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Doesn't D also support the authors' analysis? D would support lines 8-12.
 David Boyle
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canoekoh wrote:Doesn't D also support the authors' analysis? D would support lines 8-12.


Actually, answer D might not support those lines, since those lines, or part of them, talk about World War I, while answer D talks about what happened after the war.
Moreover, the author talks about "migration develops momentum over time as current migration reduces the difficulty and cost of future migration", which doesn't really mesh with what answer D says.

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I understand why B is correct but is A wrong because the article never mentions anything about the steady rate of finding employment in the North between 1915-1960?

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Aside from lines 51-57 is there other support for B? I missed the question and now I am realizing that it was in part because I was not allowing myself to go beyond the information provided in the stimulus.

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ChicaRosa wrote:I understand why B is correct but is A wrong because the article never mentions anything about the steady rate of finding employment in the North between 1915-1960?

I think that definitely plays a part in why (A) wouldn't really support the author's analysis of the Great Migration. However, what if it were actually true? Well, the author analyzes The Great Migration two different ways: 1. What started it. 2. Why it continued, and even accelerated past 1960--the recognized end when the income gap between the North and South narrowed sufficiently.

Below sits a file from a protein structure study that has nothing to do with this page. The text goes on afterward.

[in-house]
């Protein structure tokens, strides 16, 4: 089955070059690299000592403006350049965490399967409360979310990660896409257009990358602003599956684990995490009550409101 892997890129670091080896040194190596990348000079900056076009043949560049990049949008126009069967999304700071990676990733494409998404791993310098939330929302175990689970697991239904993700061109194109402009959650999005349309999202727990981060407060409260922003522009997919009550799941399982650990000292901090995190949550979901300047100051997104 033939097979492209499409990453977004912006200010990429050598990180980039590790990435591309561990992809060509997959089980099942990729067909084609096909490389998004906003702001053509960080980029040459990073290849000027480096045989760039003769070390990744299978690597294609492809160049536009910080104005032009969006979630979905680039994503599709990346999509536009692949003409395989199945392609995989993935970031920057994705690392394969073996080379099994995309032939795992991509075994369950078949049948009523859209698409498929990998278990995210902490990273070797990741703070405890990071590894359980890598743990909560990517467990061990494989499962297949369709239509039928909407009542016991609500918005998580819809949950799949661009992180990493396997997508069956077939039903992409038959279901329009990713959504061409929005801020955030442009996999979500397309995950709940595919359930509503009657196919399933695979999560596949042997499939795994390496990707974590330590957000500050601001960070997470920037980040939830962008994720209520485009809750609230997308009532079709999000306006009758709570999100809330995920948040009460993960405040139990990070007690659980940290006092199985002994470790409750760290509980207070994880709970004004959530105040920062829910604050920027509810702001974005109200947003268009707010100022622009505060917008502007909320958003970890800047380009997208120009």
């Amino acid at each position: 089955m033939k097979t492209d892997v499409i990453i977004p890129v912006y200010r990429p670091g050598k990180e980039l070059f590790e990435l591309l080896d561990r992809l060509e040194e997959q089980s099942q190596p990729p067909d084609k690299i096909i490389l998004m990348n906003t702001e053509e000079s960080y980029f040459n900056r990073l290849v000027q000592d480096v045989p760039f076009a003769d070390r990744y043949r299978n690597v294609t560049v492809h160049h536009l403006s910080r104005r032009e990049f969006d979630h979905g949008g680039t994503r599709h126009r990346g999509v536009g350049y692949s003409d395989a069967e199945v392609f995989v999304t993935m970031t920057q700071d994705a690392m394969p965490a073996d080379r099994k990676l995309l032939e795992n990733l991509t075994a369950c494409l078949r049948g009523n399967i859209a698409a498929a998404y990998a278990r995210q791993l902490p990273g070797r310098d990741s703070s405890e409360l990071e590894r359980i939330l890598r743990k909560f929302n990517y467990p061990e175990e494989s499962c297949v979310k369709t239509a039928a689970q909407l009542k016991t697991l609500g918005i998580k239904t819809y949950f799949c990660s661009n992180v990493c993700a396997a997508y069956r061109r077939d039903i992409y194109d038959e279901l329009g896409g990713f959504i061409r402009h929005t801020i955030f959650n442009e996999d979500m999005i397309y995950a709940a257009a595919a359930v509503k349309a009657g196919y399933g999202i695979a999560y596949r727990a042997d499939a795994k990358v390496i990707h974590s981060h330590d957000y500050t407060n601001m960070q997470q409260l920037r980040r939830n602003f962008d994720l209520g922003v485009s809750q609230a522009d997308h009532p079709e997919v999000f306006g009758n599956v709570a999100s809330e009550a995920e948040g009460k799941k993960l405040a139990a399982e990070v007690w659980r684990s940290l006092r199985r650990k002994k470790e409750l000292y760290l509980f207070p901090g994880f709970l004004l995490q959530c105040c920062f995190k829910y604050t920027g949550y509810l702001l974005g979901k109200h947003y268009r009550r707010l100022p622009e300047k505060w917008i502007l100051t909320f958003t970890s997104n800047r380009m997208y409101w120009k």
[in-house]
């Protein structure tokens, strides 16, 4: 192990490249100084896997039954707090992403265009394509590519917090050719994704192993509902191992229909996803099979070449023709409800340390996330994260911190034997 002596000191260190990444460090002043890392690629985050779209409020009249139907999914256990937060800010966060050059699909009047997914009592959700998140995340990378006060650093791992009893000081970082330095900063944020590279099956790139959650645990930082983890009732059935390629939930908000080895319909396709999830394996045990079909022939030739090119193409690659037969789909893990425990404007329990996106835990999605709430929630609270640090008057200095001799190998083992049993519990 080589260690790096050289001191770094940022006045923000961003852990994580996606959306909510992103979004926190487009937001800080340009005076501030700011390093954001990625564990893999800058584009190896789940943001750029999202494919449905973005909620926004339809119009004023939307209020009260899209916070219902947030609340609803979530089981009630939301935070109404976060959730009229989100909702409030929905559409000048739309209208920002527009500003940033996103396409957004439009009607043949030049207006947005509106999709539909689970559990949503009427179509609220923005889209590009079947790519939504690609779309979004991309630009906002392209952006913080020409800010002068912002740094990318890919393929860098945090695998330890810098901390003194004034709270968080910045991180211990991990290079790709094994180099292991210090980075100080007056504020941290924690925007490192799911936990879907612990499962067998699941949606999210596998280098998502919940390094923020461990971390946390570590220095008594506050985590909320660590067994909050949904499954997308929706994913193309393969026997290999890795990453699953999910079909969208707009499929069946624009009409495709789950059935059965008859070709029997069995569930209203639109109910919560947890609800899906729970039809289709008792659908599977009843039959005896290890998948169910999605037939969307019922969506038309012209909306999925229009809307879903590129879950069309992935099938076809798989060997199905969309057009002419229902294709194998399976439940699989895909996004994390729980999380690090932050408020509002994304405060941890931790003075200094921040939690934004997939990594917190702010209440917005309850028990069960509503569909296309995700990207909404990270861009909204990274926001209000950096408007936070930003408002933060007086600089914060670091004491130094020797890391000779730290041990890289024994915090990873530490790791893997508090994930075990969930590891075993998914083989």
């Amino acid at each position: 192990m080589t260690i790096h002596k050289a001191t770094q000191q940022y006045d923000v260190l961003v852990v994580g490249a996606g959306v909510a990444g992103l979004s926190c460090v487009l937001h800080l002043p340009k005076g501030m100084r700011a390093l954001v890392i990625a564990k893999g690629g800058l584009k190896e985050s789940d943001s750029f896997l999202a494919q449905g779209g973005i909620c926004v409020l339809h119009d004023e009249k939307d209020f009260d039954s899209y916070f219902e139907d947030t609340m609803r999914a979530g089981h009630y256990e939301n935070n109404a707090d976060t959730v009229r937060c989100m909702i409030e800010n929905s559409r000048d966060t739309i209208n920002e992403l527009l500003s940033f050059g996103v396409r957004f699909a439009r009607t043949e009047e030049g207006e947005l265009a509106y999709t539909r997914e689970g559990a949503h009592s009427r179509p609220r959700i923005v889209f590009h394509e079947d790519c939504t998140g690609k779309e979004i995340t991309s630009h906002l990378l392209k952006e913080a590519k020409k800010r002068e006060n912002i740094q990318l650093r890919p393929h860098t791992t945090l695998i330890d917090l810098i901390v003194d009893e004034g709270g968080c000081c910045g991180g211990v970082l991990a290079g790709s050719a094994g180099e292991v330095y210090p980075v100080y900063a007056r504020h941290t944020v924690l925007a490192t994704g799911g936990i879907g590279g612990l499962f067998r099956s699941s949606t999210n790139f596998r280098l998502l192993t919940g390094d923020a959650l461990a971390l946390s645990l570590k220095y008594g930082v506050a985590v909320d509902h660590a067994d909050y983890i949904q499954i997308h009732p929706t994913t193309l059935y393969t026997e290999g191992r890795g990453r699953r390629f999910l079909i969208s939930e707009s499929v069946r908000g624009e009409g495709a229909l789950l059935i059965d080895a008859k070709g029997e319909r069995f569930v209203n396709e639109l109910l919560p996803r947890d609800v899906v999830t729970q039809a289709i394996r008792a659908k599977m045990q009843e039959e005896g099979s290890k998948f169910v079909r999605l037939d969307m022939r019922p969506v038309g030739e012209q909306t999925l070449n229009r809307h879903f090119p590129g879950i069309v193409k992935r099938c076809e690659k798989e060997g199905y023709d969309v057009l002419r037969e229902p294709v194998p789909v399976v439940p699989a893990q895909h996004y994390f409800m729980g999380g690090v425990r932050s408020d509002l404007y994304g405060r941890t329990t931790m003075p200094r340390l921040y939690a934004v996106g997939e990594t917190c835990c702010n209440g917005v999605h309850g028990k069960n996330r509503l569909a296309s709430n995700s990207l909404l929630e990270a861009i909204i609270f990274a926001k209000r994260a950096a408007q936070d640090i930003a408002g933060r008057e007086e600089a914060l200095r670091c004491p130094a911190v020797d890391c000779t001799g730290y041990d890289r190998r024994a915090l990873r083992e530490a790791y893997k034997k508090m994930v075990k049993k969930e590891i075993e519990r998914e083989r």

(A) being true doesn't have an impact on the author's analysis of what started the Great Migration / why it continued officially to 1960. Maybe the test makers were trying to trick test takers into thinking that the increased time it took to find employment in the North contributed to the shrinking of the North-South income gap. But this is a stretch as we can't assume (A) would impact the income gap this way. Maybe, despite growing steadily, the average time to find a job in the North was still very short. It may serve as another interesting fact about the Great Migration, but it doesn't support any analysis specifically.

(A) being true doesn't seem to have an impact on what happened after 1960. It may even be claimed that (A) would weaken the later claim that the information provided by early migrants helped motivate new Southerners to migrate even when the income gap had shrunk (if they provided information that it was taking a long time to find employment, new migrants would be less motivated to do so, and we know they continued to migrate). This may be a stretch, because we still wouldn't know if (A) applied to the decades afterward AND even if it had, perhaps the time it took to find employment still wasn't very long.

At least that's my take on (A).
 Adam Tyson
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To answer all three of you, ChicaRose, AnnBar, and JW, here are the factors to consider in analyzing the answer choices to this question:

1) This is a strengthen question, and that means we are not trying to support the answer, but rather assessing whether the answer supports the argument in the passage. In other words, the correct answer should provide new information that makes the argument better. Don't look for support in the passage, but use the answer to support the passage - the information flows back to the passage from the answer choice, not vice versa.